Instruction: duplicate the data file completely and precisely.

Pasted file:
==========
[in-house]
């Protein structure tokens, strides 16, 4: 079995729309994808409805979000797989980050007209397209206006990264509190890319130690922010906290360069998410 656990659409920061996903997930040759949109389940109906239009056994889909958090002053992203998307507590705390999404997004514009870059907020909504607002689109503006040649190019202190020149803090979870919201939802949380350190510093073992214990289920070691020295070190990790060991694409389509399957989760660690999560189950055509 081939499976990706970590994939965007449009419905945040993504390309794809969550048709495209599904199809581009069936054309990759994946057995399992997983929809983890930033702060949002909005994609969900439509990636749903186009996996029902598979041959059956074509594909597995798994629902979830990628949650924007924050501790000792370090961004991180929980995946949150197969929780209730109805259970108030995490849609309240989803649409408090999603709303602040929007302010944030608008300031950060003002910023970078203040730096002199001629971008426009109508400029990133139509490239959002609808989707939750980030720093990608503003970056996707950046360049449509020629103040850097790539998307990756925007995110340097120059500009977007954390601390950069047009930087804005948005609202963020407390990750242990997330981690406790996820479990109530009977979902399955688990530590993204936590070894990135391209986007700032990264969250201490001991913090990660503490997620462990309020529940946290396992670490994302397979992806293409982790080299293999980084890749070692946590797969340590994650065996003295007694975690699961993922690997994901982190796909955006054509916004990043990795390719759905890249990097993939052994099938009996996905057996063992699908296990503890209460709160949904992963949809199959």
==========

[in-house]
């Protein structure tokens, strides 16, 4: 079995729309994808409805979000797989980050007209397209206006990264509190890319130690922010906290360069998410 656990659409920061996903997930040759949109389940109906239009056994889909958090002053992203998307507590705390999404997004514009870059907020909504607002689109503006040649190019202190020149803090979870919201939802949380350190510093073992214990289920070691020295070190990790060991694409389509399957989760660690999560189950055509 081939499976990706970590994939965007449009419905945040993504390309794809969550048709495209599904199809581009069936054309990759994946057995399992997983929809983890930033702060949002909005994609969900439509990636749903186009996996029902598979041959059956074509594909597995798994629902979830990628949650924007924050501790000792370090961004991180929980995946949150197969929780209730109805259970108030995490849609309240989803649409408090999603709303602040929007302010944030608008300031950060003002910023970078203040730096002199001629971008426009109508400029990133139509490239959002609808989707939750980030720093990608503003970056996707950046360049449509020629103040850097790539998307990756925007995110340097120059500009977007954390601390950069047009930087804005948005609202963020407390990750242990997330981690406790996820479990109530009977979902399955688990530590993204936590070894990135391209986007700032990264969250201490001991913090990660503490997620462990309020529940946290396992670490994302397979992806293409982790080299293999980084890749070692946590797969340590994650065996003295007694975690699961993922690997994901982190796909955006054509916004990043990795390719759905890249990097993939052994099938009996996905057996063992699908296990503890209460709160949904992963949809199959």